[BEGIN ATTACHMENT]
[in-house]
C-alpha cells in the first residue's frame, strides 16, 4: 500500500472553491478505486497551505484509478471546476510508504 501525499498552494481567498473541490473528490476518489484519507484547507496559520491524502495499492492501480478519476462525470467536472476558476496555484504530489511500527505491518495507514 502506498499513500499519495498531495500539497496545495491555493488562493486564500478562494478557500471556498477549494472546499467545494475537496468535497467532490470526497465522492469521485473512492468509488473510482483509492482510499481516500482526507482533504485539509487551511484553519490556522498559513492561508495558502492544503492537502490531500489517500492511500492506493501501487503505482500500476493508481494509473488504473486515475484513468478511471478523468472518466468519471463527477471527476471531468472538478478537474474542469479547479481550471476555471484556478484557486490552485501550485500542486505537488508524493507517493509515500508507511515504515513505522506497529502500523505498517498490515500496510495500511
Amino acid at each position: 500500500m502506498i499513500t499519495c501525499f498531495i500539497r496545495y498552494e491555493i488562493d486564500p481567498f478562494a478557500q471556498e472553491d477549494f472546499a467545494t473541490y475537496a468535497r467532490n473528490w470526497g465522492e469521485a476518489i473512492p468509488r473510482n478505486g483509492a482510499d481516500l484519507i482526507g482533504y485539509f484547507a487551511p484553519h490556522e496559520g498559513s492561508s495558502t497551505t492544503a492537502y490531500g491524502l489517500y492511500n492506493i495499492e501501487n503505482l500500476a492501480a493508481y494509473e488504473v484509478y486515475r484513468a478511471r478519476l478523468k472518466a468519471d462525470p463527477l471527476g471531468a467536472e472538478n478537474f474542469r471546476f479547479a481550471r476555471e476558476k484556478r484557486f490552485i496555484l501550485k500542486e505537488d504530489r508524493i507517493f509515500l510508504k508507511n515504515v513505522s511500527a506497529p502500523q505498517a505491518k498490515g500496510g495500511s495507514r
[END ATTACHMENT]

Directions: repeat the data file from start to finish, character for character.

[in-house]
C-alpha cells in the first residue's frame, strides 16, 4: 500500500472553491478505486497551505484509478471546476510508504 501525499498552494481567498473541490473528490476518489484519507484547507496559520491524502495499492492501480478519476462525470467536472476558476496555484504530489511500527505491518495507514 502506498499513500499519495498531495500539497496545495491555493488562493486564500478562494478557500471556498477549494472546499467545494475537496468535497467532490470526497465522492469521485473512492468509488473510482483509492482510499481516500482526507482533504485539509487551511484553519490556522498559513492561508495558502492544503492537502490531500489517500492511500492506493501501487503505482500500476493508481494509473488504473486515475484513468478511471478523468472518466468519471463527477471527476471531468472538478478537474474542469479547479481550471476555471484556478484557486490552485501550485500542486505537488508524493507517493509515500508507511515504515513505522506497529502500523505498517498490515500496510495500511
Amino acid at each position: 500500500m502506498i499513500t499519495c501525499f498531495i500539497r496545495y498552494e491555493i488562493d486564500p481567498f478562494a478557500q471556498e472553491d477549494f472546499a467545494t473541490y475537496a468535497r467532490n473528490w470526497g465522492e469521485a476518489i473512492p468509488r473510482n478505486g483509492a482510499d481516500l484519507i482526507g482533504y485539509f484547507a487551511p484553519h490556522e496559520g498559513s492561508s495558502t497551505t492544503a492537502y490531500g491524502l489517500y492511500n492506493i495499492e501501487n503505482l500500476a492501480a493508481y494509473e488504473v484509478y486515475r484513468a478511471r478519476l478523468k472518466a468519471d462525470p463527477l471527476g471531468a467536472e472538478n478537474f474542469r471546476f479547479a481550471r476555471e476558476k484556478r484557486f490552485i496555484l501550485k500542486e505537488d504530489r508524493i507517493f509515500l510508504k508507511n515504515v513505522s511500527a506497529p502500523q505498517a505491518k498490515g500496510g495500511s495507514r